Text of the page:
Kunstaankopen, kunstbehoud, monografieën, exposities
Frans & Kapma Foundation


There is so much marvellous art in this world. Art that wanders through
thoughts and the stories behind the thoughts. Here is a first impression
of art that fascinates us.

Discover the artists represented in the FRANS & KAPMA COLLECTION.

01. Thijs Buit
02. Machiel Hopman
03. Geert Meijer
04. Helen Sieger
05. Hans van Herwijnen
06. Gradus Verhaaf
07. Ida Roekevisch
08. Johannes Meintjes
09. Jan Rozeboom
10. Jacques Krebbekx
11. Alfons Vermeir
12. Willem Paerels

'Panoramic landscape', 1975
Oil on canvas, 40 x 50 cm
Signed: lower right 'gies cosyns 1975'
Gies Cosyns (1920-1997)

'A teacher who becomes a professional painter, an artist who plays the mayor and restless organizes'. Thus it is written down in the fascinating monograph 'Gies Cosyns, a lyric poet of the landscape' from 1981. He is called 'the painter of the Flemish Ardennes' and this 'occurs in the footsteps of the great painters of landscape art, such as the brothers Paul, Jan and Herman van Limburg (15th century), Pieter Brueghel the Elder (16th century), Pieter Paul Rubens (17th century), Meindert Hobbema (17th/18th century), Albijn van de Abeele (19th century) and Valerius de Saedeleer (20th century)'.

Gies Cosyns is born in Kwaremont, where his father is a teacher. He becomes also a qualified teacher and a gym teacher. On his 24th he, however, establishes himself as a professional painter in his hometown, where he settles himself in the home and studio 'Owls Nest' in 1950. Fourteen years later he becomes mayor of that town and that he remains until 1970. Why this mayoralty? 'As all the unspoiled nature in the industrial society Kwaremont is also threatened by spatial (dis) order, wild construction and decay.' His mission is to 'keep his beloved Flemish Ardennes intact for future generations.' That is why his canvases are pure love statements to 'the ancient land as it always was'. He paints almost nothing else, except occasionally the immense sea.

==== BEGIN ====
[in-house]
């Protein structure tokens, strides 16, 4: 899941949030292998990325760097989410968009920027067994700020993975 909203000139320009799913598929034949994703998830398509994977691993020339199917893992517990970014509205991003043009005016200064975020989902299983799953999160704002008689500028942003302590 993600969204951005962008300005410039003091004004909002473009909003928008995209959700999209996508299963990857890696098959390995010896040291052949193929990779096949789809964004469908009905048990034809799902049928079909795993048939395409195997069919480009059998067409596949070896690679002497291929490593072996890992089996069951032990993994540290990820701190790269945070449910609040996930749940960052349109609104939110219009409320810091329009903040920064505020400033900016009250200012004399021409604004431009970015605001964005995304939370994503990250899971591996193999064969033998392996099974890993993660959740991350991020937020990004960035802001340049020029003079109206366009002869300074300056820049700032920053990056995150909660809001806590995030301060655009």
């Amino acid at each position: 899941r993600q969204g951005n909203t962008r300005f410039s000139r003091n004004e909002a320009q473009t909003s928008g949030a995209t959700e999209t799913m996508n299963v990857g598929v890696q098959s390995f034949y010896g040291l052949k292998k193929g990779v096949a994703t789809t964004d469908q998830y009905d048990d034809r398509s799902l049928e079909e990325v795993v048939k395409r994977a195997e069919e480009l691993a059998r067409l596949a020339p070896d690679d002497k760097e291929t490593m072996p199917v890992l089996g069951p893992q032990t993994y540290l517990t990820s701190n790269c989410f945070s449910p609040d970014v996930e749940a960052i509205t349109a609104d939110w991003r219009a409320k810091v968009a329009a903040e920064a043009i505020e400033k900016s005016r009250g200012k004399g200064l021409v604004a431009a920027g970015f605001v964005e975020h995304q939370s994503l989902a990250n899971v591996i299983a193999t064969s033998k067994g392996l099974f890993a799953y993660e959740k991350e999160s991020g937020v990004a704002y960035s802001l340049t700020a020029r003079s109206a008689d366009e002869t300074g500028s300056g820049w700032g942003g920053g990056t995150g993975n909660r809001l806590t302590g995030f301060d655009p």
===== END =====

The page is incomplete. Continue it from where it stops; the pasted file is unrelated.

In his landscapes you never see people. 'They are too small and would disappear in the indulgence of the vista' and 'they don't really belong there. The things that grow there are real, like a tree that washes, crooked or straight, high or wide, scanty or as thickets'.

Gies Cosyns prefers to paint the spring, autumn or winter. 'Then the trees are leafless and do not form a screen that reduces visibility'. His subject never bores him. 'There are seasons and months, mornings and evenings, temporal coincidences as rain and fog, snow and mist, the long twilights of the fall and the transparency of early springtime', so he explains. His deep love for this landscape, you also experience at this charming painting.